One cannot emphasise too much—the noble Lord, Lord Sherfield, who introduced the debate drew attention to this—that the Royal Commission was particularly concerned with the long-term aspects of the nuclear programme; much more concerned with that than with the present position, or with what may happen even in the next decade. As we have said more than once in our report, we are trying to look ahead at what could happen in, say, 50 years from now, and most of what we say has to be considered in that context. That does not mean of course that we did not pay attention to what is the current situation, and we commented on it as seemed required; for example, our criticism of the standard of housekeeping to be observed at Windscale at the time of a visit which took place in 1974.

But we were equally at pains to emphasise that even such deficiencies must be kept in perspective, and that it helped no one if the Press ran scare stories over incidents which had done, or were likely to do, very little actual damage. I should like to get Windscale out of the way early in my speech because I should expect that the noble Baroness who is to reply for the Government will probably wish to refer to it. The Royal Commission considered the proposals for the reprocessing of nuclear fuel at Windscale and came to the conclusion that on balance if such reprocessing was to take place, it was better that it should take place in as few areas as possible and at installations such as Windscale where, by and large at least, they know what they are doing and are geared to stringent precautions. Since then we have been overtaken by events, and as the noble Lord, Lord Avebury, mentioned, the United States, and now I think France, are themselves coming into the field and putting forward claims to a copyright, as it were, in nuclear fuel supplied originally by themselves.

We were more concerned, frankly, about the possible dangers involved in the transportation over vast distances of such materials, and we were not able to accept what we took to be the view of the Secretary of State for Energy that the return to the country of origin of such materials was a desirable option. Of course, as a Royal Commission we were not in any way involved with the subsequent controversy which arose over the planning application, but I would join cordially with the noble Lord, Lord Avebury, in hoping that my noble friend will be able to say something about this before the end of this debate, because I think it will be grossly discourteous to this House if she does not. The Secretary of State has indicated that he is going to say something before Christmas, which gives only the possibility of one more Parliamentary day in the other place; and if he is going to say something, then I think we ought to be told about it.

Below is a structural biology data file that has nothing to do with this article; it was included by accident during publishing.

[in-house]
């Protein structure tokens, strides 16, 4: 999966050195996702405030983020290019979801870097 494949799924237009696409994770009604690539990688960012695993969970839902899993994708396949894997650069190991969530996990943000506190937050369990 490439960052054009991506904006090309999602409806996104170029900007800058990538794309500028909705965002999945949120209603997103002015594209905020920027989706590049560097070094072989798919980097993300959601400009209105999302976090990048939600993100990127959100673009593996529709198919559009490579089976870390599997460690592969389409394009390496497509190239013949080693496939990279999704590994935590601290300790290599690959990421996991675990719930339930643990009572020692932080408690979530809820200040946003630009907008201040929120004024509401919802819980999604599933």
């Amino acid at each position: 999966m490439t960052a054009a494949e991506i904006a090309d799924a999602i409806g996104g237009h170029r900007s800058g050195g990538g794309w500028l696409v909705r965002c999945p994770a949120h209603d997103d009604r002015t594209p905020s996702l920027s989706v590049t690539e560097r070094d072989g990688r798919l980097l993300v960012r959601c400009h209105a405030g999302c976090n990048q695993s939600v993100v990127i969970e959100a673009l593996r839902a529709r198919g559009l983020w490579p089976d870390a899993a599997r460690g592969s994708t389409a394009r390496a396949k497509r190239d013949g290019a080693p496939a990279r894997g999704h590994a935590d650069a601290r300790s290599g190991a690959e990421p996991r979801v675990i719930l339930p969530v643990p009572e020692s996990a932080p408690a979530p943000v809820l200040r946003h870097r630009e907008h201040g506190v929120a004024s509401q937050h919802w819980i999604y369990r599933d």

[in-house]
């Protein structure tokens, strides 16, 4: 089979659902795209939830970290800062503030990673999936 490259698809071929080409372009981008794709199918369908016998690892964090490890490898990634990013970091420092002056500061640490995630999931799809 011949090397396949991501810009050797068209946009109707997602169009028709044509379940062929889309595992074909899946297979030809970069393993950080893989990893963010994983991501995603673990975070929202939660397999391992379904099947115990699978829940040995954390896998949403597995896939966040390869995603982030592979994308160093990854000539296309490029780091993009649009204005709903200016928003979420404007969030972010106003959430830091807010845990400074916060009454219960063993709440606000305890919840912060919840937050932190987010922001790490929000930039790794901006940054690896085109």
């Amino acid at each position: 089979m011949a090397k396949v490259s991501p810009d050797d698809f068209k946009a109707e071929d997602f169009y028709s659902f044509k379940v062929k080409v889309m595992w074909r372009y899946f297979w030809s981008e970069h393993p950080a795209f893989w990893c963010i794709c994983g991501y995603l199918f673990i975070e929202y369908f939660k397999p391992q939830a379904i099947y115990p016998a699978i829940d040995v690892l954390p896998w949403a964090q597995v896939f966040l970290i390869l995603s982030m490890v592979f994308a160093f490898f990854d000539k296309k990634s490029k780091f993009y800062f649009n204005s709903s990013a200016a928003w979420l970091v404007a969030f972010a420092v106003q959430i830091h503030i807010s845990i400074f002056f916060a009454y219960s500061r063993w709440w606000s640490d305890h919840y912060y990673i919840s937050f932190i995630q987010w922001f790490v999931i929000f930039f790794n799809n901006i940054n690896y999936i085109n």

This is not the occasion for going into the whole question of the planing procedures in this country, but I must emphasise my own view that it is not appropriate, in a situation such as Windscale, for a final decision to be taken by the county council, although obviously their views are very important; and I would very much hope that the Department of the Environment will seize this nettle and apply their minds to a definition of categories of installations which are really too hazardous or too important to he subject to the ordinary planning procedures. This definition should enable us to take action at a much earlier stage than can at present he clone, when one has to wait to see whether or not the Secretary of State will call in the planning application and he can then take his time in deciding whether to set up a special inquiry. I feel that we have a very considerable hiatus in our planning arrangements in this country in dealing with nuclear installations, in particular, or with other major hazardous establishments, such as some of the great chemical works. I cannot believe that it is beyond the wits of the Department to find a more satisfactory way of dealing with such situations. I have considerable sympathy with the management and the workers at BNFL, who have been kept on tenterhooks for a considerable time now and who have to look forward to another period of uncertainty as to whether or not they can go ahead with the project which they wish to embark upon.